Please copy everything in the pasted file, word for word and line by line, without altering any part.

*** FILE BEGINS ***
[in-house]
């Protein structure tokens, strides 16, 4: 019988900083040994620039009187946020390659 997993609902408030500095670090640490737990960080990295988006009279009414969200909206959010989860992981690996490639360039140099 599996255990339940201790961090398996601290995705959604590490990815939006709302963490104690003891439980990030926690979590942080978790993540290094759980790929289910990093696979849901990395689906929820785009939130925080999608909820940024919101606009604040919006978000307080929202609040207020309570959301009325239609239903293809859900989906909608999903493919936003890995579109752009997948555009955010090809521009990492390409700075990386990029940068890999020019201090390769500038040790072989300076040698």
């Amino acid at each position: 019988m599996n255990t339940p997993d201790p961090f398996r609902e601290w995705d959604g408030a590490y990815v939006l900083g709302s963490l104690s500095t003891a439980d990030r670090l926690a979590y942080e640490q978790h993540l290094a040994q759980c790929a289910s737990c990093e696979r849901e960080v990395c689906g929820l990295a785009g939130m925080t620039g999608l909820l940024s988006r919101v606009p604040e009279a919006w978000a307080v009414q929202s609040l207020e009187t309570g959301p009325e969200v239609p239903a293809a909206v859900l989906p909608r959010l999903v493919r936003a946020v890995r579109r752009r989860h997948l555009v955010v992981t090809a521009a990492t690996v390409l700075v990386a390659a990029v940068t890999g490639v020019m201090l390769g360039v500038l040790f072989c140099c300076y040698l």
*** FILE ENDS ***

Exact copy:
[in-house]
């Protein structure tokens, strides 16, 4: 019988900083040994620039009187946020390659 997993609902408030500095670090640490737990960080990295988006009279009414969200909206959010989860992981690996490639360039140099 599996255990339940201790961090398996601290995705959604590490990815939006709302963490104690003891439980990030926690979590942080978790993540290094759980790929289910990093696979849901990395689906929820785009939130925080999608909820940024919101606009604040919006978000307080929202609040207020309570959301009325239609239903293809859900989906909608999903493919936003890995579109752009997948555009955010090809521009990492390409700075990386990029940068890999020019201090390769500038040790072989300076040698």
């Amino acid at each position: 019988m599996n255990t339940p997993d201790p961090f398996r609902e601290w995705d959604g408030a590490y990815v939006l900083g709302s963490l104690s500095t003891a439980d990030r670090l926690a979590y942080e640490q978790h993540l290094a040994q759980c790929a289910s737990c990093e696979r849901e960080v990395c689906g929820l990295a785009g939130m925080t620039g999608l909820l940024s988006r919101v606009p604040e009279a919006w978000a307080v009414q929202s609040l207020e009187t309570g959301p009325e969200v239609p239903a293809a909206v859900l989906p909608r959010l999903v493919r936003a946020v890995r579109r752009r989860h997948l555009v955010v992981t090809a521009a990492t690996v390409l700075v990386a390659a990029v940068t890999g490639v020019m201090l390769g360039v500038l040790f072989c140099c300076y040698l």